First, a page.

Category Archives: trust

Exploring the dimensions of trust

Two days of discussions, planning, analyzing by our company’s senior leadership group have resulted in confirmation and recommitment to the focus on trust. That is helping our clients build and maintain trust. Which is leading me to want to dig deeper into this issue to understand more what trust is, what it is not, why it happens and how it is lost.

So you will likely see more ramblings and random thoughts about this topic in this blog. As I continue to look at what is happening in the world of crisis management, emergency response, reputation and issue management, I will focus more on the topic of trust as it is in my mind the end game of all the efforts of communicators.

Still, there seems to be a gap that is critically important. Is trust what companies and organizations are all about? Is it what they put on the top of the list of goals and aspirations? I kind of think not. When CEOs or Executive Directors lay their heads on their pillows, I think they tend to think more about what the balance sheet is looking like and the impact of their strategies and decisions on share price, return on investment, and other metrics of financial performance. Where is trust in this?

I think they think of trust as a nice thing to have but not intimately connected to what the numbers are.

If you are a communicator or communications leader in your company or organization, you face the same dilemma we do as a company. How can we get the senior leadership (our clients, your bosses) to connect the dots? To see that building trust is the essential path to financial performance? The trust that customers have in a brand is directly related to brand value. And smart CEOs know how to translate brand value into financial value. Attracting and holding key employees is clearly a matter of trust. Trust in the goodwill, values of management as well as trust in their ability to lead the company forward in an uncertain and competitive world. Trust, increasingly, is related to a company’s ability to operate in a regulated world. Because it is not just government regulators who set the rules, it is the public. I should say, the public as influenced by the media, by online media, by reputation, by events that bear on the feelings and opinions they have about the company. If this is lost, all else is lost–including the ability to translate assets such as brand, equipment, people into economic return.

But the gap exists, and that is why we (and you) need to work on closing that gap. When senior leaders understand the critical role of trust in their organization’s future, you as a communication leader will have a premier seat at the table. And they may just listen to advisors like us who try to help prepare them to take the actions necessary to build and maintain that vital commodity.

Visiting with some of the world's leading communicators

I just returned from a bit of whirl-wind trip to two major cities. It’s part of my new job as CEO of PIER/AudienceCentral. Some of the visits were sales related but most involved initial implementation of PIER, our online communication management technology.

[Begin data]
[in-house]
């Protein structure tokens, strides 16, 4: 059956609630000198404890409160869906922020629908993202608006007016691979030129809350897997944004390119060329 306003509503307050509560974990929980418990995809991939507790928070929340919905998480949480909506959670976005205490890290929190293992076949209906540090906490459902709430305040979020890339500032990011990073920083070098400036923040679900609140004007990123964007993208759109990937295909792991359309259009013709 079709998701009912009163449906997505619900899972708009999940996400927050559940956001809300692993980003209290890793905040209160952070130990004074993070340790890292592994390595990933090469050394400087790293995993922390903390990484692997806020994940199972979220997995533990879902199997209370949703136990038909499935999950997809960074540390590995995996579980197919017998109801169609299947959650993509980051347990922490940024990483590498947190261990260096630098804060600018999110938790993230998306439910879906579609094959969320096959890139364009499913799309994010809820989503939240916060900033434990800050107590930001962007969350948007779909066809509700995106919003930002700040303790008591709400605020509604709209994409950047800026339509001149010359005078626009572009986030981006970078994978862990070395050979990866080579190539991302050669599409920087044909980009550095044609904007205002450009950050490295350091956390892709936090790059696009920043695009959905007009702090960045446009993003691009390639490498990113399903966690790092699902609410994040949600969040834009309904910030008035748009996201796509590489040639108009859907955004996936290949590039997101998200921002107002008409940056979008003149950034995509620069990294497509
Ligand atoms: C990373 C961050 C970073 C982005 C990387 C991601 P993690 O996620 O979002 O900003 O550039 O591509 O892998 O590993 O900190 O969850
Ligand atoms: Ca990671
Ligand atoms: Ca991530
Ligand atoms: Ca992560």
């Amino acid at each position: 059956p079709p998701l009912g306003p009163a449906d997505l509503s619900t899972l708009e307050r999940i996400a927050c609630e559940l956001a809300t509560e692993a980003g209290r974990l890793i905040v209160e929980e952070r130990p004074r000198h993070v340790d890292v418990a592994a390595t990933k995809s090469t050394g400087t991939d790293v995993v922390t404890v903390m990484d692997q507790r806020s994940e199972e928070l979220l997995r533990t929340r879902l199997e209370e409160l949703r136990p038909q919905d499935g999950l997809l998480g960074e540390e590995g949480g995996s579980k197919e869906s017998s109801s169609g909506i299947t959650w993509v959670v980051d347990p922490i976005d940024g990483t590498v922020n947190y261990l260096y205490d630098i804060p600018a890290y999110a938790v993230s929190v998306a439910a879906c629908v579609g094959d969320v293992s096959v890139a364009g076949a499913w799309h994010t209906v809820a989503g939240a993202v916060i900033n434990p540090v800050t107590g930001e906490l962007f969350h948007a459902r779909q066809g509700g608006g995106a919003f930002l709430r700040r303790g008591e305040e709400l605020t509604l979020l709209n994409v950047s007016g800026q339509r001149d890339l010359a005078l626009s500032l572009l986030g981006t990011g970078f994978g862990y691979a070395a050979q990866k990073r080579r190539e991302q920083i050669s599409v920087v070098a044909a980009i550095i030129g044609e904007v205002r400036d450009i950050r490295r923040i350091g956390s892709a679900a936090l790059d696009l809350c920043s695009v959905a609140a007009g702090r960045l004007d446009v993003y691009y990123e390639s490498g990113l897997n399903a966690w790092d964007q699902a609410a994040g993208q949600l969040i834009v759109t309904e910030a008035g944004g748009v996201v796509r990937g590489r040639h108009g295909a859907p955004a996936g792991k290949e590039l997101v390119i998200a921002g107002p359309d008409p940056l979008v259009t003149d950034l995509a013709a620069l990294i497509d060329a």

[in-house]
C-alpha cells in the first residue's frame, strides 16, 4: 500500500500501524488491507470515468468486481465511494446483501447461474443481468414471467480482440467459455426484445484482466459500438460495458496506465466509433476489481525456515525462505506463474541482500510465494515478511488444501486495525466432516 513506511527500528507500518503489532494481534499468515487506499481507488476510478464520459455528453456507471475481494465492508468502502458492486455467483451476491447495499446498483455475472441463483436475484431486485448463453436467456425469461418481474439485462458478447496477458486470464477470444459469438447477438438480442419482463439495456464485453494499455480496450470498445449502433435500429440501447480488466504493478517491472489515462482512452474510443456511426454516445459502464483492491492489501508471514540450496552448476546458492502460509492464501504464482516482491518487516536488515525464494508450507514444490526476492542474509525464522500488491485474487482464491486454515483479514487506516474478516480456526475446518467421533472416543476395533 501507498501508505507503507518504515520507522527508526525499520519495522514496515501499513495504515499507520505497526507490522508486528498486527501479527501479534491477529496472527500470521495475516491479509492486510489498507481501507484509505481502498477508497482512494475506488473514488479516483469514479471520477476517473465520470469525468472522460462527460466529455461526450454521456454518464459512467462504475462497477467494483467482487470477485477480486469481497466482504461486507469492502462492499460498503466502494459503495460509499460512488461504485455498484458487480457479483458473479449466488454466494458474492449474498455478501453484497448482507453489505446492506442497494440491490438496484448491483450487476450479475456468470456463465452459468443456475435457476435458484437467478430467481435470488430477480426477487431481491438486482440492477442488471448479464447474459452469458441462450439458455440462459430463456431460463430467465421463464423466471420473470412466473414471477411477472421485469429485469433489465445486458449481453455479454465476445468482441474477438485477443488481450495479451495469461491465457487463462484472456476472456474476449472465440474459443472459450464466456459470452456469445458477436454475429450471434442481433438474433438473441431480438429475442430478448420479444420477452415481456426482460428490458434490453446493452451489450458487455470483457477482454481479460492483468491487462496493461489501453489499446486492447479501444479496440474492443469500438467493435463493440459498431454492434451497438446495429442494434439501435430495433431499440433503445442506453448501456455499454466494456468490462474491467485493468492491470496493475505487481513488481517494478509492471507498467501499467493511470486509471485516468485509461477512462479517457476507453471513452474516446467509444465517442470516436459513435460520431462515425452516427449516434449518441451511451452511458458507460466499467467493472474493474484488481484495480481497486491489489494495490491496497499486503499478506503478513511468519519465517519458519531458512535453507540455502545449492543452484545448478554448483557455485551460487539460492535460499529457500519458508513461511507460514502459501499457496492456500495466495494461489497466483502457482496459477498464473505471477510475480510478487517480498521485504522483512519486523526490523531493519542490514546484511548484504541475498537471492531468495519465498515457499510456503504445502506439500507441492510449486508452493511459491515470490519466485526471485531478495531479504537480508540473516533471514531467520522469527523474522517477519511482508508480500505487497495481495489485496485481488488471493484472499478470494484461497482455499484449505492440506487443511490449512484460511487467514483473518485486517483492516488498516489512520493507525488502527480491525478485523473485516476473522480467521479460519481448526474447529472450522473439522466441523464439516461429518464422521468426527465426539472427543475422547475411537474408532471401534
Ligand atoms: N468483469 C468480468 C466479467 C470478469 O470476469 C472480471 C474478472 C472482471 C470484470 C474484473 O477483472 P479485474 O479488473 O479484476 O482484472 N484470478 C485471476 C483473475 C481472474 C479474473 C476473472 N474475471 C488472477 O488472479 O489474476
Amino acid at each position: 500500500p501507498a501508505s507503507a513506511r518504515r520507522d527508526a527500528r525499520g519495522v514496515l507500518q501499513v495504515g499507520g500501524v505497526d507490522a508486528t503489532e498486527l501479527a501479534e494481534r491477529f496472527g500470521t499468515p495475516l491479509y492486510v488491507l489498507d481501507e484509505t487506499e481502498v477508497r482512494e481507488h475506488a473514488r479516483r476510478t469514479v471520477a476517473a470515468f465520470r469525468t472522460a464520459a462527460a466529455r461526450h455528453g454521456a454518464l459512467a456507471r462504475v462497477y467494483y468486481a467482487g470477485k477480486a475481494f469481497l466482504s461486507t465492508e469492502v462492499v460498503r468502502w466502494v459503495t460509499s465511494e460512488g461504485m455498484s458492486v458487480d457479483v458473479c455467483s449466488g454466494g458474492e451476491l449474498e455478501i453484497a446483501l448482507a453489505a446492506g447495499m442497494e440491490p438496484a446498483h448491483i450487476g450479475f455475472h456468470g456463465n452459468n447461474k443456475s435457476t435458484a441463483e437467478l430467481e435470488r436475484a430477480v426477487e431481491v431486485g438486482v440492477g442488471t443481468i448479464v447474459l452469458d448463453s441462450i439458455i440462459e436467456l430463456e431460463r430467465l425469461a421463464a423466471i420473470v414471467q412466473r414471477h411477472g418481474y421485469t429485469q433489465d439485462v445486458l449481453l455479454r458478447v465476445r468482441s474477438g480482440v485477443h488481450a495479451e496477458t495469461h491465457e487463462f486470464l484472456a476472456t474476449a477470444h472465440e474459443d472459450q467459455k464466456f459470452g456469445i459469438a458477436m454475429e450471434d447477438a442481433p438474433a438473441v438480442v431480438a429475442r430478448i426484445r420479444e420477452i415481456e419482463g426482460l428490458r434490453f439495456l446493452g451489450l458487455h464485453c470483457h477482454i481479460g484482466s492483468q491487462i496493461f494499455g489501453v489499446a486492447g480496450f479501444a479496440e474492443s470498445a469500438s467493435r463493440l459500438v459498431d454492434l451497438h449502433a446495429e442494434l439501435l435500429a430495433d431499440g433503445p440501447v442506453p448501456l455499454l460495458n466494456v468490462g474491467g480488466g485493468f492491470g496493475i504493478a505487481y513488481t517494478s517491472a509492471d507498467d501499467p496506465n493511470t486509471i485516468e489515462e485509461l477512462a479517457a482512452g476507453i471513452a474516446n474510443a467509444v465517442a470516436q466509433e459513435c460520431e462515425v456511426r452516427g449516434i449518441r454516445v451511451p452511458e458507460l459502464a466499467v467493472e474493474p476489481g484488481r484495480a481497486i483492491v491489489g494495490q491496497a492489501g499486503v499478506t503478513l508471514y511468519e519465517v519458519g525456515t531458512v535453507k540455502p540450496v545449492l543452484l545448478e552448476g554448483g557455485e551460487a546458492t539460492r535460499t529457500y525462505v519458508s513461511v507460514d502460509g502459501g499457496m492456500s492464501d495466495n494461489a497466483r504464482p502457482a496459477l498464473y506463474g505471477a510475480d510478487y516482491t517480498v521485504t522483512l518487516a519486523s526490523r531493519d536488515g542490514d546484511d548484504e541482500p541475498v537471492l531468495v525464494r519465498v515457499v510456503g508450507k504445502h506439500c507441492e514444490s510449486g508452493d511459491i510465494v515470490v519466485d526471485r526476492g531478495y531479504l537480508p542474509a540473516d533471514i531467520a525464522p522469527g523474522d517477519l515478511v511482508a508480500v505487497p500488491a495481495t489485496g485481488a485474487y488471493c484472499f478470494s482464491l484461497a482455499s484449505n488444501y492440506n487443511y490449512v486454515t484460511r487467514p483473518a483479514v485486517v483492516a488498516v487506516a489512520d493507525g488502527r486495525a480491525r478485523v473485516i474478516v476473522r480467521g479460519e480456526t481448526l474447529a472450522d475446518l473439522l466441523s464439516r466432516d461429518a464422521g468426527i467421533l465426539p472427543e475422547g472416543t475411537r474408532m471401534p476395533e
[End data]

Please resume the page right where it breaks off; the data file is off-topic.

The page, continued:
This job, as well as work I have been doing in crisis management and communciation, has given me the rare opportunity to work with some of the top-level communication professionals in the world. For me, this is such a treat, because my journey through life is mostly about learning, and I am learning so much from these people. What an opportunity to discuss personally with the communication manager of one of the world’s leading companies how he is dealing with the controversies that right now occupy the pages and screens of old media and new media outlets around the world. And what a privilege to work with leading emergency management leaders, responsible for planning and communication that may protect millions of lives–to hear their concerns, priorities, strategies, etc.

This blog is in part my attempt to share with any of you who care, some of the things I am learning from these people. I wish I could credit my teachers more, but for obvious reasons, I usually cannot. On this trip, where I had to make several presentations, my basic message was about trust. Whether you are a government communicator or operate in the private sector, it is trust that is the ultimate measure of your success. Whether or not you are building trust depends on two things: are you and your organization doing the right thing–not in your eyes, but in the eyes of your stakeholders? And, two, are you communicating continually, speedily, directly and with absolute authenticity?

These questions resonate with all communicators at senior levels with whom I work. I get so distressed when I see the cynicism in the media, in our schools, in our political and social discourse–the assumption that most in positions of power and authority are bad people and out to screw you at the first chance. Sure, there are the bad apples, as there are in every profession and all walks of life. But the people I am privileged to meet and work with are, virtually without exception, people of high moral and ethical standards, who are continually working to do the right thing, and take their responsibilities as communicators very very seriously.